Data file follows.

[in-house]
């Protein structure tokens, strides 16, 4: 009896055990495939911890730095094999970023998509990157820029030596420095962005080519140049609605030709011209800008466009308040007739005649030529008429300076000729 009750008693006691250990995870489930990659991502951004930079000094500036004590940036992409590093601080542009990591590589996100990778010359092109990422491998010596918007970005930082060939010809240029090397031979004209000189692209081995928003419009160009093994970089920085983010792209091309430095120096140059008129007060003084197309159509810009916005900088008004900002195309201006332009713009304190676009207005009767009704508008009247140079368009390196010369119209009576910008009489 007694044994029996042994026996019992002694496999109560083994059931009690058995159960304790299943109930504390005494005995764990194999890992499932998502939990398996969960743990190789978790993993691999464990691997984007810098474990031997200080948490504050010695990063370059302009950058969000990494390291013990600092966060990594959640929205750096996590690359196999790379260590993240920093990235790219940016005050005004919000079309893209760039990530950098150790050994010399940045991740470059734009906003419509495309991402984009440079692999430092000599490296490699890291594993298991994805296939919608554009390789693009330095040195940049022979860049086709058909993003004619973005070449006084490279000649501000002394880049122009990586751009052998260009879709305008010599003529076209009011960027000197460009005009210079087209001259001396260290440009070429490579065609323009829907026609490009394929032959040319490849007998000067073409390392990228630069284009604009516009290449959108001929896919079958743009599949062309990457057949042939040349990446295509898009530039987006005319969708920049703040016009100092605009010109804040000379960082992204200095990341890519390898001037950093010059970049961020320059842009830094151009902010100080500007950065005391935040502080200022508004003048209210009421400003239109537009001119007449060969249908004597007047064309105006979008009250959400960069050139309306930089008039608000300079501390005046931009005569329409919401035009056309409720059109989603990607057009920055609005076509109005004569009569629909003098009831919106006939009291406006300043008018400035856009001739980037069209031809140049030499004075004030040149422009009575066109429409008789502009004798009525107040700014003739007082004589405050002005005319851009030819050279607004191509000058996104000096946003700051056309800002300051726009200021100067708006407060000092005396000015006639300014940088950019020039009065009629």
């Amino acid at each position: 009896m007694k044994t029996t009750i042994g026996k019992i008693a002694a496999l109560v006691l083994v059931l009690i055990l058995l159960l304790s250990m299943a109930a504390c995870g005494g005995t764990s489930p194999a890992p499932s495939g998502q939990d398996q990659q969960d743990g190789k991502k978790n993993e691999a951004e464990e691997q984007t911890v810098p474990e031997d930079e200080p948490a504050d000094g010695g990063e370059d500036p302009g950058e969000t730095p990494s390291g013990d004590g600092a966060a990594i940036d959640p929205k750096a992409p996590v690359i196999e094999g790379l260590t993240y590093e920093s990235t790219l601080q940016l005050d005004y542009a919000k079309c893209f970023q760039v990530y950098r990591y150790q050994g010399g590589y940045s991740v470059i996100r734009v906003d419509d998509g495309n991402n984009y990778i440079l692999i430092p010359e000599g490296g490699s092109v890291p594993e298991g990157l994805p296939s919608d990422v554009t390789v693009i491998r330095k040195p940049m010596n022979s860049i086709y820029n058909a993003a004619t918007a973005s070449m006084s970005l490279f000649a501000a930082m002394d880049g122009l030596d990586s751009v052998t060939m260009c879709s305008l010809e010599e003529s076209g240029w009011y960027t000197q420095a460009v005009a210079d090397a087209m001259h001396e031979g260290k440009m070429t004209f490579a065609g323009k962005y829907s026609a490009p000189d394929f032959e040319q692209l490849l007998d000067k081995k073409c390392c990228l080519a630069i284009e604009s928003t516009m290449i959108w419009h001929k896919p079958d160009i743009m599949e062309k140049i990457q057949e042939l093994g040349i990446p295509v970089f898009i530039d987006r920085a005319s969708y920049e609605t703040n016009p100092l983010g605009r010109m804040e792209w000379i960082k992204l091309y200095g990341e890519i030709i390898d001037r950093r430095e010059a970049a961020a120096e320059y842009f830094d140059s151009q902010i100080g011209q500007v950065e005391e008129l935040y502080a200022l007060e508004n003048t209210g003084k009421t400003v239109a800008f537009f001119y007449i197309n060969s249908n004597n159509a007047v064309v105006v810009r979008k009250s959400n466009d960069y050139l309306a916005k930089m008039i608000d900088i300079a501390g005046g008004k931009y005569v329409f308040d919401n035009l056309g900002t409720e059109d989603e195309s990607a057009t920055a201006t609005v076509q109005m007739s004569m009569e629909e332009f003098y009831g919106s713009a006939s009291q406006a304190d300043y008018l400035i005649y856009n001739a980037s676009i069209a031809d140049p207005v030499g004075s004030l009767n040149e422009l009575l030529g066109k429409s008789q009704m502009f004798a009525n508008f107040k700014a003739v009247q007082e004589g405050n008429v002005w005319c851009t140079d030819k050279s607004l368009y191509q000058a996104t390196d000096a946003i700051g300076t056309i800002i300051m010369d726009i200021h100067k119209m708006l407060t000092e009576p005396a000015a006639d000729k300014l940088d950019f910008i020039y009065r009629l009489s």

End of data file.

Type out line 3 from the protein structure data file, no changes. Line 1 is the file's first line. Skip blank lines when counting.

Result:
């Amino acid at each position: 009896m007694k044994t029996t009750i042994g026996k019992i008693a002694a496999l109560v006691l083994v059931l009690i055990l058995l159960l304790s250990m299943a109930a504390c995870g005494g005995t764990s489930p194999a890992p499932s495939g998502q939990d398996q990659q969960d743990g190789k991502k978790n993993e691999a951004e464990e691997q984007t911890v810098p474990e031997d930079e200080p948490a504050d000094g010695g990063e370059d500036p302009g950058e969000t730095p990494s390291g013990d004590g600092a966060a990594i940036d959640p929205k750096a992409p996590v690359i196999e094999g790379l260590t993240y590093e920093s990235t790219l601080q940016l005050d005004y542009a919000k079309c893209f970023q760039v990530y950098r990591y150790q050994g010399g590589y940045s991740v470059i996100r734009v906003d419509d998509g495309n991402n984009y990778i440079l692999i430092p010359e000599g490296g490699s092109v890291p594993e298991g990157l994805p296939s919608d990422v554009t390789v693009i491998r330095k040195p940049m010596n022979s860049i086709y820029n058909a993003a004619t918007a973005s070449m006084s970005l490279f000649a501000a930082m002394d880049g122009l030596d990586s751009v052998t060939m260009c879709s305008l010809e010599e003529s076209g240029w009011y960027t000197q420095a460009v005009a210079d090397a087209m001259h001396e031979g260290k440009m070429t004209f490579a065609g323009k962005y829907s026609a490009p000189d394929f032959e040319q692209l490849l007998d000067k081995k073409c390392c990228l080519a630069i284009e604009s928003t516009m290449i959108w419009h001929k896919p079958d160009i743009m599949e062309k140049i990457q057949e042939l093994g040349i990446p295509v970089f898009i530039d987006r920085a005319s969708y920049e609605t703040n016009p100092l983010g605009r010109m804040e792209w000379i960082k992204l091309y200095g990341e890519i030709i390898d001037r950093r430095e010059a970049a961020a120096e320059y842009f830094d140059s151009q902010i100080g011209q500007v950065e005391e008129l935040y502080a200022l007060e508004n003048t209210g003084k009421t400003v239109a800008f537009f001119y007449i197309n060969s249908n004597n159509a007047v064309v105006v810009r979008k009250s959400n466009d960069y050139l309306a916005k930089m008039i608000d900088i300079a501390g005046g008004k931009y005569v329409f308040d919401n035009l056309g900002t409720e059109d989603e195309s990607a057009t920055a201006t609005v076509q109005m007739s004569m009569e629909e332009f003098y009831g919106s713009a006939s009291q406006a304190d300043y008018l400035i005649y856009n001739a980037s676009i069209a031809d140049p207005v030499g004075s004030l009767n040149e422009l009575l030529g066109k429409s008789q009704m502009f004798a009525n508008f107040k700014a003739v009247q007082e004589g405050n008429v002005w005319c851009t140079d030819k050279s607004l368009y191509q000058a996104t390196d000096a946003i700051g300076t056309i800002i300051m010369d726009i200021h100067k119209m708006l407060t000092e009576p005396a000015a006639d000729k300014l940088d950019f910008i020039y009065r009629l009489s």